In an eclectic career spanning half a century, Wim Wenders continues to channel the zeitgeist: his romantic thriller “Submergence” recently opened in the U.S. and his documentary “Pope Francis: A Man of His Word” is set to premiere at Cannes.

Wenders helped define New German Cinema with his road-movie trilogy starting in 1974, “Alice in the Cities,” “Wrong Move” and “Kings of the Road”). Over the years, he has also brought to the big screen timely social commentary, a unique perspective on the American experience, and exuberant celebrations of music and dance in “Buena Vista Social Club,” “The Soul of a Man” and “Pina.” The filmmaker is also busy restoring past films, including 1987 classic “Wings of Desire.”

Variety first mentioned Wenders in an Aug. 26, 1970 report about financing for his upcoming project “The Goalie’s Anxiety at the Penalty Kick” (based on a novel and referred to as “Goal Keeper Frightened By Eleven-Meter Ball”).

What do you remember most about making “Goalie’s Anxiety”?

It was my very first time with a real crew, 35mm negative, color. The film language owed a lot to Alfred Hitchcock, except that in my story nothing happened. It also took me to America for the first time in my life, to the first season of New Directors/New Films at the MoMA. “Goalie” was one of the first 12 movies that were selected. I did my first interview: Richard Roud interviewed me for the New York Times. He called the film an “existential thriller,” and I thought, “Wow!” and finally understood what I had done.

It was also the first feature you did with Austrian writer Peter Handke.

It was a bestselling novel of his in 1970, when it came out. We worked several times together over the years, again on “Wrong Move,” and later I produced “Left-Handed Woman” and “The Absence,” which he directed. And then he helped me with “Wings of Desire,” and a couple of years ago we did “The Beautiful Days of Aranjuez.” So over the years we did six or seven collaborations. He’s my oldest friend.

Who were some of your other inspirations at the time?

The first film that I did in film school, “Summer in the City,” owed everything to John Cassavetes, the second to Hitchcock. Then I made a film that I didn’t like at all, “The Scarlet Letter,” a sort of David Lean for poor people. I wanted to shoot it in New England, but we lost half of our budget and had to shoot it in Spain, where Salem, Massachusetts, became one of the Western villages where they shot those spaghetti Westerns. It was a miserable experience. I realized that if I was going to go on making movies, I’d better make something that didn’t owe anything to anybody else, something that had my own handwriting. Otherwise I’d better return to painting or writing. It was all or nothing. That became “Alice in the Cities,” a no-budget road movie. That little film made me feel confident that I could go on with this filmmaking dream. From then on I knew what I could do, and I started to develop my own style.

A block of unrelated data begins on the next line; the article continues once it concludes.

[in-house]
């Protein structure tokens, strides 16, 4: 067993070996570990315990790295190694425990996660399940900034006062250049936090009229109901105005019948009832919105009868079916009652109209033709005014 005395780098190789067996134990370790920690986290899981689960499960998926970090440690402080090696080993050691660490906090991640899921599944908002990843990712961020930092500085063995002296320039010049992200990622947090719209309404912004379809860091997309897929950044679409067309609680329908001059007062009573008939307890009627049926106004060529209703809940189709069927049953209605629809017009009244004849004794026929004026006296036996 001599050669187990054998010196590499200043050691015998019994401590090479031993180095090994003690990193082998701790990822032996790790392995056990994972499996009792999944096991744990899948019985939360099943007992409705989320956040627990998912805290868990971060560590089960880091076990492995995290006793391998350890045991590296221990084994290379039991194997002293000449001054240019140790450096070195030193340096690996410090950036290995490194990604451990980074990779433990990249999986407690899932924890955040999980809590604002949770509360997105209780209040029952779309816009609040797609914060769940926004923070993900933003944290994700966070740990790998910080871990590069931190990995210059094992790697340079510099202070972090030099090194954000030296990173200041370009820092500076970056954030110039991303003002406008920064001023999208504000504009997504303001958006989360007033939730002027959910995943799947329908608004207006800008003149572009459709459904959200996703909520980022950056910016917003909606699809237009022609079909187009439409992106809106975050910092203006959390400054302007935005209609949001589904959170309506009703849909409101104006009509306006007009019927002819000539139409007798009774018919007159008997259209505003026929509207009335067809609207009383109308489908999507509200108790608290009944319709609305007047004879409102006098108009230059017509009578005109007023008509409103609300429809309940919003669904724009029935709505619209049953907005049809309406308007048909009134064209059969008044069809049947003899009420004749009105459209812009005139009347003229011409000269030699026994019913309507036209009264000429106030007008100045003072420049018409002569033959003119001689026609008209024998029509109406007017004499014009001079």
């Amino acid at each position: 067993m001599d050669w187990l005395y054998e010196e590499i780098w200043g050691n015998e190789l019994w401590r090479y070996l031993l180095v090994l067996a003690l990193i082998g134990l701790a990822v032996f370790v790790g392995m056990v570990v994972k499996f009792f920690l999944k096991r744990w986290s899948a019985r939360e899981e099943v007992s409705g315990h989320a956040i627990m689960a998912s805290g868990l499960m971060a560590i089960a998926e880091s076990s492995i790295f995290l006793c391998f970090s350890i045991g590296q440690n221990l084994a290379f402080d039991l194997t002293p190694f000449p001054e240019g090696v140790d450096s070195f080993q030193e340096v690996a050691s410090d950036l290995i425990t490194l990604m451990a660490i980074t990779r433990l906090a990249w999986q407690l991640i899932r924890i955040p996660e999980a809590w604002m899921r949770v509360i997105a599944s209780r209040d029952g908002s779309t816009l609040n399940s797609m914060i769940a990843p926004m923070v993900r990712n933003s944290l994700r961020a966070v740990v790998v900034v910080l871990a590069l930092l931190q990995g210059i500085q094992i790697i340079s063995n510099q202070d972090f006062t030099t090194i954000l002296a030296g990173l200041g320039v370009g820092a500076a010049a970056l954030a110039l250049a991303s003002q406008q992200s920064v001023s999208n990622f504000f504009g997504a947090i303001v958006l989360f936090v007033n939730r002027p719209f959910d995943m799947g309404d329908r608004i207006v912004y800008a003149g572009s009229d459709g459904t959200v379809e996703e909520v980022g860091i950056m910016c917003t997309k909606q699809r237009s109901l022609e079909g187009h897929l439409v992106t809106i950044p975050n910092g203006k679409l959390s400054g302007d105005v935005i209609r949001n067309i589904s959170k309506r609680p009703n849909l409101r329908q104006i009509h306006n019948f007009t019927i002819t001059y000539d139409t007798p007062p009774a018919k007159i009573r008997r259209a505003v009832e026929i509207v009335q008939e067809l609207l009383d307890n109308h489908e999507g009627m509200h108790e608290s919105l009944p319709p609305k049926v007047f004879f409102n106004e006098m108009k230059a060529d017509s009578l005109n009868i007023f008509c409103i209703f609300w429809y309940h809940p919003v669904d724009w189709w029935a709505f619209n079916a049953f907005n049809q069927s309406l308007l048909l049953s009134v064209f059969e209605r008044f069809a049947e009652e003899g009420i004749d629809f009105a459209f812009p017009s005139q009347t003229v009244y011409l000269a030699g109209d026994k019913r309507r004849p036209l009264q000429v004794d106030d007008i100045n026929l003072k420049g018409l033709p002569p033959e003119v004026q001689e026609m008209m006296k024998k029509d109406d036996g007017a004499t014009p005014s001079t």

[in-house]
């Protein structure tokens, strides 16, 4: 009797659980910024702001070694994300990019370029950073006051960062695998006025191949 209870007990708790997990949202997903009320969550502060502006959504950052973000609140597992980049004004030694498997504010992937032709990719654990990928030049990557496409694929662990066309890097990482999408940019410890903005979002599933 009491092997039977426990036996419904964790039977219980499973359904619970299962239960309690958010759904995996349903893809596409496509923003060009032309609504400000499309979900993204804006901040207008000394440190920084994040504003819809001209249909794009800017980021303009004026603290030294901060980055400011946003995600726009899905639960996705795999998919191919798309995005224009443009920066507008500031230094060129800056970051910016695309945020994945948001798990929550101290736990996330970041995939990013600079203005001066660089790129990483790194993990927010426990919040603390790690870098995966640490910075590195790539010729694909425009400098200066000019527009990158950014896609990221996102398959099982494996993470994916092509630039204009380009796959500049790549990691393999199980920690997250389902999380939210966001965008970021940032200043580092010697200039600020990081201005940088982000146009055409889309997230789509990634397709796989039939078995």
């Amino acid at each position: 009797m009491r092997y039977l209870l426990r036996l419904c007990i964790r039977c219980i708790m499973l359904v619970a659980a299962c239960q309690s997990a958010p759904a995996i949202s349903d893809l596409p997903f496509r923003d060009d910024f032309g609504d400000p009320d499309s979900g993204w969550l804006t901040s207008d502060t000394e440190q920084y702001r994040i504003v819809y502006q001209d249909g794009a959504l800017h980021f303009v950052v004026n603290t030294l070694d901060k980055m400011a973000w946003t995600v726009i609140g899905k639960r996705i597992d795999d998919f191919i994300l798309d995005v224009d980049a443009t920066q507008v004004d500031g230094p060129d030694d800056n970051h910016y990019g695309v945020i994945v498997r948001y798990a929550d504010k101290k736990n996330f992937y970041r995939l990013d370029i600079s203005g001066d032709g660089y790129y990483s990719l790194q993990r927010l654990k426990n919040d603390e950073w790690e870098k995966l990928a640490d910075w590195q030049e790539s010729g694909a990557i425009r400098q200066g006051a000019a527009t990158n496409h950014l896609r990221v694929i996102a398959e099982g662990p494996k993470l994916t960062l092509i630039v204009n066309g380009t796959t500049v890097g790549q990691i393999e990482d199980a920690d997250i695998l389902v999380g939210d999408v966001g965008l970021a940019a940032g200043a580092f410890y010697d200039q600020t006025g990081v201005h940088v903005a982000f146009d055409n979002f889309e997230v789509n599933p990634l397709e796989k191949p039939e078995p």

In restoring “Goalie’s Anxiety,” you faced some complications with music rights.

I hadn’t acquired the music rights for more than a couple of years, and for Germany only. There was so much stuff in there: Roy Orbison, Elvis Presley, Creedence Clearwater Revival, you name it. It was all way too expensive to buy for a longer term. So the film wasn’t distributed for 40 years. We only had the magnetic mono track of the mix and none of the dialogue tracks anymore. So to take the music out was impossible until a couple of years ago, when digital technology came to our rescue. We could eliminate the original music by “painting it out” frame by frame. We had to substitute it with new music that had exactly the same beat. We then recorded seven new tracks, all in mono, all on analogue equipment from the period, so it sounded the same, and that gave the movie a new life. I have to mention that I’m eternally grateful to Van Morrison. We had “Gloria” in the film, and there was so much dialogue over it that no technology in the world could have taken that out. I wrote to Van Morrison, and he miraculously answered in a handwritten letter saying I could have the rights to that song. Otherwise we could not have restored “The Goalie.”

What about Pope Francis inspired you to make a film?

He’s an extraordinary man — at this moment one of the few men on the planet, it seems, whom people can trust. He’s utterly courageous and fearless and extremely honest. I think he has an appeal not only to Christians but to all people of common sense. He represents the common good like nobody else at this moment. I was very excited when he was elected, because he’s the first pope from South America, he’s the first Jesuit and mostly because he picked the name Francis, which I thought was quite promising, because no Pope had dared to take on that name and the legacy attached to it. The Vatican approached me in late 2013 about the project. We met and I was soon really convinced that it was worth it. The Vatican gave me carte blanche. It is not an expensive film. It had to be, so to speak, a “poor film,” because as he speaks so convincingly of a poor church for the poor, I figured we couldn’t make a movie that would contradict that.

Your other film this year is “Submergence.” What interested you about J.M. Ledgard’s novel?

It’s very contemporary, dealing with a problem that we encounter almost every week: jihadist violence. It has global dimensions and also speaks about our oceans. It appealed a lot to me, because it was a relatively dark story, but it came all together as an extremely compelling love story, with these two characters who are willing to go all the way for their causes. And as we got these fantastic actors in James McAvoy and Alicia Vikander, I went for it with all I had. I love the film, and I think we did something amazing.